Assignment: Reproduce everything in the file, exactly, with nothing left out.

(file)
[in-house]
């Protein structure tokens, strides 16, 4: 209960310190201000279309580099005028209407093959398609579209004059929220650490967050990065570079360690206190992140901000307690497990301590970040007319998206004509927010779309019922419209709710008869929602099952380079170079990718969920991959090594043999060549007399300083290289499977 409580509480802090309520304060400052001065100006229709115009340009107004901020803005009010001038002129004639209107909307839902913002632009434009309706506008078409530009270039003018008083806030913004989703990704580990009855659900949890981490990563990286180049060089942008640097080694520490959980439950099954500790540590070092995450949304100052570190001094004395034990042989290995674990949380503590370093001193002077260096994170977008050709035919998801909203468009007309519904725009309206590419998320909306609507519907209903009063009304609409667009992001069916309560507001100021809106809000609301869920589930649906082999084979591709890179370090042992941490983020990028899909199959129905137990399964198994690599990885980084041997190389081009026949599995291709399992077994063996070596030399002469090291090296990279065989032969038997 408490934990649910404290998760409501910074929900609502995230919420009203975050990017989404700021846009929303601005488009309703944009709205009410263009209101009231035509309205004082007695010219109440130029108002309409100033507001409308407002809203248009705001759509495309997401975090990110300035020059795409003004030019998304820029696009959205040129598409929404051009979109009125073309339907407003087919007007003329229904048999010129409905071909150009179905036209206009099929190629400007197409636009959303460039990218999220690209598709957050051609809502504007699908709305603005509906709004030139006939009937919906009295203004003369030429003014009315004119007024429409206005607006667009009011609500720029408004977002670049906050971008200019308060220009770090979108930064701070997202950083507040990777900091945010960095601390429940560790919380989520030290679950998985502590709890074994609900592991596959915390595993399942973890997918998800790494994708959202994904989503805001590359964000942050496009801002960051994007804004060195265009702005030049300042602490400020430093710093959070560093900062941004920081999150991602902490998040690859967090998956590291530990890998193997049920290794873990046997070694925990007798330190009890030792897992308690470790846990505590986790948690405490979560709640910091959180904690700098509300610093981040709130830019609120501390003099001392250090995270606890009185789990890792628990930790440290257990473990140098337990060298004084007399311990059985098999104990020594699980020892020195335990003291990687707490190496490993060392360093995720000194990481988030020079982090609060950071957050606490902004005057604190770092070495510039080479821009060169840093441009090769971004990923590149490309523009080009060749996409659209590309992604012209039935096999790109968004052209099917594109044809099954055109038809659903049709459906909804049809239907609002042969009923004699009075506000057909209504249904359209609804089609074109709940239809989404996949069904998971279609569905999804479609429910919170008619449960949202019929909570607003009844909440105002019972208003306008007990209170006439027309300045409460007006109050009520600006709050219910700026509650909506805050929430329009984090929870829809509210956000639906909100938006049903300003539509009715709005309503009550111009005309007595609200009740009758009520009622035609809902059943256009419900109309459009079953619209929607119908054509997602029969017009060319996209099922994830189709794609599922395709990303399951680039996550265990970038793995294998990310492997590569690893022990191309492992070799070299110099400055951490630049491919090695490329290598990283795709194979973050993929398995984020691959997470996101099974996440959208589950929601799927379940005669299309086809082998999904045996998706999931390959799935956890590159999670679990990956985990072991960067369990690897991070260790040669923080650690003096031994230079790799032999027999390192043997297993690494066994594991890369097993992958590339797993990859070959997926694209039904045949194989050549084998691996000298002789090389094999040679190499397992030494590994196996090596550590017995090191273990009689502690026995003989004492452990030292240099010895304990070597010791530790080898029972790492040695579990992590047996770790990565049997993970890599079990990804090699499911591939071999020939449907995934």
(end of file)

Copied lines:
[in-house]
């Protein structure tokens, strides 16, 4: 209960310190201000279309580099005028209407093959398609579209004059929220650490967050990065570079360690206190992140901000307690497990301590970040007319998206004509927010779309019922419209709710008869929602099952380079170079990718969920991959090594043999060549007399300083290289499977 409580509480802090309520304060400052001065100006229709115009340009107004901020803005009010001038002129004639209107909307839902913002632009434009309706506008078409530009270039003018008083806030913004989703990704580990009855659900949890981490990563990286180049060089942008640097080694520490959980439950099954500790540590070092995450949304100052570190001094004395034990042989290995674990949380503590370093001193002077260096994170977008050709035919998801909203468009007309519904725009309206590419998320909306609507519907209903009063009304609409667009992001069916309560507001100021809106809000609301869920589930649906082999084979591709890179370090042992941490983020990028899909199959129905137990399964198994690599990885980084041997190389081009026949599995291709399992077994063996070596030399002469090291090296990279065989032969038997 408490934990649910404290998760409501910074929900609502995230919420009203975050990017989404700021846009929303601005488009309703944009709205009410263009209101009231035509309205004082007695010219109440130029108002309409100033507001409308407002809203248009705001759509495309997401975090990110300035020059795409003004030019998304820029696009959205040129598409929404051009979109009125073309339907407003087919007007003329229904048999010129409905071909150009179905036209206009099929190629400007197409636009959303460039990218999220690209598709957050051609809502504007699908709305603005509906709004030139006939009937919906009295203004003369030429003014009315004119007024429409206005607006667009009011609500720029408004977002670049906050971008200019308060220009770090979108930064701070997202950083507040990777900091945010960095601390429940560790919380989520030290679950998985502590709890074994609900592991596959915390595993399942973890997918998800790494994708959202994904989503805001590359964000942050496009801002960051994007804004060195265009702005030049300042602490400020430093710093959070560093900062941004920081999150991602902490998040690859967090998956590291530990890998193997049920290794873990046997070694925990007798330190009890030792897992308690470790846990505590986790948690405490979560709640910091959180904690700098509300610093981040709130830019609120501390003099001392250090995270606890009185789990890792628990930790440290257990473990140098337990060298004084007399311990059985098999104990020594699980020892020195335990003291990687707490190496490993060392360093995720000194990481988030020079982090609060950071957050606490902004005057604190770092070495510039080479821009060169840093441009090769971004990923590149490309523009080009060749996409659209590309992604012209039935096999790109968004052209099917594109044809099954055109038809659903049709459906909804049809239907609002042969009923004699009075506000057909209504249904359209609804089609074109709940239809989404996949069904998971279609569905999804479609429910919170008619449960949202019929909570607003009844909440105002019972208003306008007990209170006439027309300045409460007006109050009520600006709050219910700026509650909506805050929430329009984090929870829809509210956000639906909100938006049903300003539509009715709005309503009550111009005309007595609200009740009758009520009622035609809902059943256009419900109309459009079953619209929607119908054509997602029969017009060319996209099922994830189709794609599922395709990303399951680039996550265990970038793995294998990310492997590569690893022990191309492992070799070299110099400055951490630049491919090695490329290598990283795709194979973050993929398995984020691959997470996101099974996440959208589950929601799927379940005669299309086809082998999904045996998706999931390959799935956890590159999670679990990956985990072991960067369990690897991070260790040669923080650690003096031994230079790799032999027999390192043997297993690494066994594991890369097993992958590339797993990859070959997926694209039904045949194989050549084998691996000298002789090389094999040679190499397992030494590994196996090596550590017995090191273990009689502690026995003989004492452990030292240099010895304990070597010791530790080898029972790492040695579990992590047996770790990565049997993970890599079990990804090699499911591939071999020939449907995934």